Carnegie Visual Arts Center

Valley Trio

By • Dec 16th, 2009 • Category: News


Tennessee River School Artists Share Similar Artistic Themes in New Carnegie Exhibit

By Patrice Stewart, Staff Writer, Decatur Daily, December 8, 2009

In the 1800s, the Hudson River School of landscape artists developed in New York, and now the Tennessee River has its own following of painters.

In Alabama, three artists who live and work in the Tennessee Valley began gathering to paint nearly three years ago.

They named themselves the “Tennessee River School,” and that’s the title of the exhibit that opened Thursday at Decatur’s Carnegie Visual Arts Center.

You can view this collection of trees and streams, boats and water, hay bales and nature trails by Mary Reed of Decatur, Jerry Brown of Huntsville and Matt Welch of Chattanooga at the Carnegie through Jan. 22.

Laura Phillips, executive director of the Carnegie, said she was intrigued by the analogy, as well as the harmony and common thread that emerges in this exhibit.

“Just as students of the Hudson River School movement painted realistic, detailed themes in peaceful landscapes of the Hudson Valley area, the Tennessee River School artists present similar themes drawn upon their mutual experiences and views of the Tennessee Valley and surrounding area,” Phillips said. “All three of these talented artists have exhibited with us previously either in solo or group shows, and they have individual styles that have an interesting rapport.”

The three artists brainstormed to come up with their name.

“We all three live in different locations along the Tennessee River, and we all three enjoy painting from nature, as well as studying and working together,” Reed said.

Most of the 80 or so paintings in this exhibit are oil landscapes and still lifes.

While Welch was living in Decatur, these artists would find a free Saturday for a field trip.

“We would make a photo safari and then paint from the pictures later,” Reed said, recalling one such adventure on an extremely hot summer day spent at Pine Hill Day Camp.

“I enjoy beautiful scenery,” she said, and photography is a way of immediately capturing a view in order to bring it home and translate what made it so captivating on canvas.

Reed has been “painting seriously” for seven or eight years. Lately, she has become fascinated by boats and water. Her favorites in this exhibit are a boat named “Christine” that peeks out from beneath a dock “almost like someone looking at you,” and a sunrise view, “Arkansas River at Dawn,” that shows a calming view from Petit Jean Mountain in an Arkansas state park.

Some of the work hanging at the Carnegie is grouped to show three different views when all three artists painted the same scene, such as canoes or a teapot and flowers.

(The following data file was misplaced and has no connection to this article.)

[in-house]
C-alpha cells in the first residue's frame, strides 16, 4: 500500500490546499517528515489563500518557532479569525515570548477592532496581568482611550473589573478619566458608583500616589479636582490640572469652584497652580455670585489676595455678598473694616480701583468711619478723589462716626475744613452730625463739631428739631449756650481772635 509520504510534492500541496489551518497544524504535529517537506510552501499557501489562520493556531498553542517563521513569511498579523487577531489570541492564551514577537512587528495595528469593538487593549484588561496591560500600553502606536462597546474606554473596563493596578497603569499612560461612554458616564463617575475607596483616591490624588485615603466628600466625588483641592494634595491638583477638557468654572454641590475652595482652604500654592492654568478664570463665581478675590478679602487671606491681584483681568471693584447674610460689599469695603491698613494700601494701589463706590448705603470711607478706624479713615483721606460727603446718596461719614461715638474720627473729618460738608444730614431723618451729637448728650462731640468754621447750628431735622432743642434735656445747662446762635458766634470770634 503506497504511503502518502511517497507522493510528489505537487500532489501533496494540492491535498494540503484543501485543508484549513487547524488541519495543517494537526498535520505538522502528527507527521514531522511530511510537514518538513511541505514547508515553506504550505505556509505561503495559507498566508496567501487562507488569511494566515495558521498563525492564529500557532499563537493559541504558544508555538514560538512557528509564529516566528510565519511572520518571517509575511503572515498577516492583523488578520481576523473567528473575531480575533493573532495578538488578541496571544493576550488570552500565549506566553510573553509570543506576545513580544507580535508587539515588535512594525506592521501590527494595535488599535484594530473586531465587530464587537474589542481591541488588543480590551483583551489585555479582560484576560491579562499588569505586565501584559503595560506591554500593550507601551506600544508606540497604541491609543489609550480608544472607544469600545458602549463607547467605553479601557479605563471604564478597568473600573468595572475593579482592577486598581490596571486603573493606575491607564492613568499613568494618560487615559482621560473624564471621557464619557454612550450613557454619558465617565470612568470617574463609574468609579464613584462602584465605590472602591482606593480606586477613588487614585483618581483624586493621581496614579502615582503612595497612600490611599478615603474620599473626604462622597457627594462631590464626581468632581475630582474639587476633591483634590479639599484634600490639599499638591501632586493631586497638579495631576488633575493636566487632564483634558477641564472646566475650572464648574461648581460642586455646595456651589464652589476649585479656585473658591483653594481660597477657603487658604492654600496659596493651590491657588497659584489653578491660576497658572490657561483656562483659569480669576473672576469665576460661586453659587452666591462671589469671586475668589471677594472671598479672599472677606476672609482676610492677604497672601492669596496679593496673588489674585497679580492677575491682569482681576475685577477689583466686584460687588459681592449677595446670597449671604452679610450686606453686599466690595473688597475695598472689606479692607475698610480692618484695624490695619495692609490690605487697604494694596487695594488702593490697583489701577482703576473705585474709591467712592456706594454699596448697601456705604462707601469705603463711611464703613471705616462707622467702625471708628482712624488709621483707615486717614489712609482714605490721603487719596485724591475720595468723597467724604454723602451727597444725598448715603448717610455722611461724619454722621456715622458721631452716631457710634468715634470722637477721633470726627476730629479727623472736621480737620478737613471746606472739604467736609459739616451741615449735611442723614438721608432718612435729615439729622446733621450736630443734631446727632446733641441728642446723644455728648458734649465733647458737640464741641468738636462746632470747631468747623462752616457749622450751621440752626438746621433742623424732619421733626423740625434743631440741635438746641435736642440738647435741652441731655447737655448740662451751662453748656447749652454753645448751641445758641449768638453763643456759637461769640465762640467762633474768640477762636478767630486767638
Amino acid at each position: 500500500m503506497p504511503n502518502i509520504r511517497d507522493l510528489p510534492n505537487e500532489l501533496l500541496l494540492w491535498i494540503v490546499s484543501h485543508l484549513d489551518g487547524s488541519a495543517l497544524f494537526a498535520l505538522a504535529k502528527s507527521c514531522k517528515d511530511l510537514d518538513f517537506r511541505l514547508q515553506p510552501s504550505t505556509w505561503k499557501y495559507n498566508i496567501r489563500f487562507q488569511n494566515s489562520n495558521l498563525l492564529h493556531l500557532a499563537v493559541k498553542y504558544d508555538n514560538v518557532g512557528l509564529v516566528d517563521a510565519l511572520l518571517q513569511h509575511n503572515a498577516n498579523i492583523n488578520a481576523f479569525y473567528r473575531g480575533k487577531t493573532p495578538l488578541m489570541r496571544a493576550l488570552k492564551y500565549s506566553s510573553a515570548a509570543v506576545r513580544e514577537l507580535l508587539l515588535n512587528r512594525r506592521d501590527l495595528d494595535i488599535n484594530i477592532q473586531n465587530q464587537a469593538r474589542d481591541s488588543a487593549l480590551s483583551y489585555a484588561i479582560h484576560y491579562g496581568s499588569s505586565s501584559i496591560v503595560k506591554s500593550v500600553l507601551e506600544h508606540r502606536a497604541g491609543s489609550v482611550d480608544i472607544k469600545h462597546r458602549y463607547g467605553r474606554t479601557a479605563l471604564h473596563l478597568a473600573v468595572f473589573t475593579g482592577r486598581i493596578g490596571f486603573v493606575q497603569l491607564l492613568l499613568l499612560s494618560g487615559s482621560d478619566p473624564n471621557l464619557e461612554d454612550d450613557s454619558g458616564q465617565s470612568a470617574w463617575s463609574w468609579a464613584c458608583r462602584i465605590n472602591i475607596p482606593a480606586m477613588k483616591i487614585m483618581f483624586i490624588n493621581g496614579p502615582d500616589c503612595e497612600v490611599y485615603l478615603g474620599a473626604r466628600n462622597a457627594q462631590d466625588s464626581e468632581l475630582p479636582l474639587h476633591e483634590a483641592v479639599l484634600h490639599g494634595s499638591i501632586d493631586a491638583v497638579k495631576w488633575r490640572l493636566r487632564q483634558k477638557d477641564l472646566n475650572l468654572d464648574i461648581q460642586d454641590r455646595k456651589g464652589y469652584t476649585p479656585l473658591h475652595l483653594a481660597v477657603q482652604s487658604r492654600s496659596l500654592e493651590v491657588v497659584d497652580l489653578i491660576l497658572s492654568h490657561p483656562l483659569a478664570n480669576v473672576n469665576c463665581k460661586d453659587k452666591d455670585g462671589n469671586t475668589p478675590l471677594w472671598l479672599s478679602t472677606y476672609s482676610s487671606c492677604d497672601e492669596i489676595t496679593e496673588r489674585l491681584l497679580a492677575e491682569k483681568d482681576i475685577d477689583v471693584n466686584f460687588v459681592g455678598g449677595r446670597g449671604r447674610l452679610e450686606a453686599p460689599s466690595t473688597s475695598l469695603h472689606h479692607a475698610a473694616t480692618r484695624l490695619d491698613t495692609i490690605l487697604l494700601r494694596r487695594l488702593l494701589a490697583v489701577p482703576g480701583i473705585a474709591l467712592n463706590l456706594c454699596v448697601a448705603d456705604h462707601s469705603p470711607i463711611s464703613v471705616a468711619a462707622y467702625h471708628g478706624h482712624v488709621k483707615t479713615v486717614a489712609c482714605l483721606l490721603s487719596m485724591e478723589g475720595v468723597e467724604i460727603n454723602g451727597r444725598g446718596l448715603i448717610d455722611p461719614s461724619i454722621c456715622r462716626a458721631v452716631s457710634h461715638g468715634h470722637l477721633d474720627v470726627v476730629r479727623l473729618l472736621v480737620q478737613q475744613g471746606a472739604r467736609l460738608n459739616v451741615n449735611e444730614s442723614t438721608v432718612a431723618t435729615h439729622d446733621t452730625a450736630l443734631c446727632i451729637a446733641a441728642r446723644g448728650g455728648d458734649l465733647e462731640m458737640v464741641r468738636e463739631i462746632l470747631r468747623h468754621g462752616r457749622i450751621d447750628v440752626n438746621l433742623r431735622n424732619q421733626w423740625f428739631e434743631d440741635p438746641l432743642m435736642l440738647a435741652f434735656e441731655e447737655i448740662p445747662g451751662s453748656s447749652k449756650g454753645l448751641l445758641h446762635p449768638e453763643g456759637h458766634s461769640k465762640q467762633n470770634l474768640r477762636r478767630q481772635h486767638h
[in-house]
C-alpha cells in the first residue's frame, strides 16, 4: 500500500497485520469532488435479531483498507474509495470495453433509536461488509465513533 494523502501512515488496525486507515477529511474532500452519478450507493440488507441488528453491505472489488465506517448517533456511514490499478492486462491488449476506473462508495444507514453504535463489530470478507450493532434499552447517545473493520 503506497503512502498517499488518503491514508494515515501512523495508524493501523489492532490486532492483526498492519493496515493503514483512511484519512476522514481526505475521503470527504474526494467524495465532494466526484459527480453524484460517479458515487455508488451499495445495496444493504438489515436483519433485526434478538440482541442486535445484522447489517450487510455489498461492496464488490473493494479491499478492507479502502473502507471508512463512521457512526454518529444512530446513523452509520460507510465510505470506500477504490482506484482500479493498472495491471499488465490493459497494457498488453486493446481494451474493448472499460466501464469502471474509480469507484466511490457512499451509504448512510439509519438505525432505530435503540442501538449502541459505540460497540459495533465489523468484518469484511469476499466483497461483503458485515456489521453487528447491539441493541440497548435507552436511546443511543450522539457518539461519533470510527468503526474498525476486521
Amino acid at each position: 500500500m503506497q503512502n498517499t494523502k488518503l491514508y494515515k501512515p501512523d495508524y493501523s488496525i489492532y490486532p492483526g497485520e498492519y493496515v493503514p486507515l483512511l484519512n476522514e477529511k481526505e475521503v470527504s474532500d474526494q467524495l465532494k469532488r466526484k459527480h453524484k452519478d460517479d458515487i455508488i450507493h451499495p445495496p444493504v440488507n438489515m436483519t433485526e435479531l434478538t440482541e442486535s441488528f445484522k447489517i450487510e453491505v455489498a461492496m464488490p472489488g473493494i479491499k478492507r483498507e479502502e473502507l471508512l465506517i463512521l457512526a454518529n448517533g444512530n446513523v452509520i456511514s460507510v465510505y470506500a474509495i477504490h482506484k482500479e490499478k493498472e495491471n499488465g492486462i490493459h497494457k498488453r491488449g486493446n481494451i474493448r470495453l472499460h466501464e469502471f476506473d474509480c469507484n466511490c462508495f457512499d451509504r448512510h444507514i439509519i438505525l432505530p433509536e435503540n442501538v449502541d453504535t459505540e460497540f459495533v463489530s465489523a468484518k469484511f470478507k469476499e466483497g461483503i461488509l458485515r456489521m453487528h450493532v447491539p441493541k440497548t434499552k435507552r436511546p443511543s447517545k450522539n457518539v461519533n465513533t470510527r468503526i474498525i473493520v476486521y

The three artists met and got to know each other through the Huntsville Art League and the Carnegie, said Brown, who exhibited in the Carnegie’s first show.

“I think we like the same kind of paintings, and when we see each other’s work, we recognize it,” said Brown. “I see something Mary or Matt is working on and think, ‘That’s something I would like to paint.’ It would be a compliment to have any of their paintings attributed to me.”

Brown said he is a generation ahead of the other two. He retired 15 years ago as an engineer for the U.S. Army Missile Command in Huntsville and then got busy with his original love, art, and took art classes for about 10 years.

People often confuse him with the potter Jerry Brown of Hamilton, who creates jugs with faces, “but he gets a lot more publicity than I do.”

In addition to landscapes, he does still lifes and human figures. “Jolt’n Joe,” one of his pieces hanging at the Carnegie, shows Joe Dimaggio just after swinging the bat and hitting a home run. He painted that one from a famous photograph.

“I was a baseball fan when I was a kid,” Brown said. “I paint a variety of things and don’t stick to landscapes, but landscapes are the thing we as a group have in common.”

Welch, a self-taught artist, works for TVA in Chattanooga.

While he has drawn all his life and it was a skill that came easily, he has grown more appreciative of this gift as an adult.

“I am continually unwrapping it, finding new treasures as each layer is revealed,” he said.

Oils and acrylics are his tools of choice. His oil painting of Dismals Creek Canyon won first prize in “Embracing Art VI” at the Carnegie in 2008.

While the trio also visited museums and landmarks during their outings to find subjects, Welch keeps coming back to nature.

“I enjoy painting water. It’s wet. It’s cleansing. It’s transparent, solid, flowing, reflective and still,” he said. “And I enjoy painting light. It defines anything and everything.”

Though the group hasn’t had a painting session since Welch moved, they plan to get together soon. “We don’t want this to fizzle out — we want to continue to paint together and show our work together,” Brown said.



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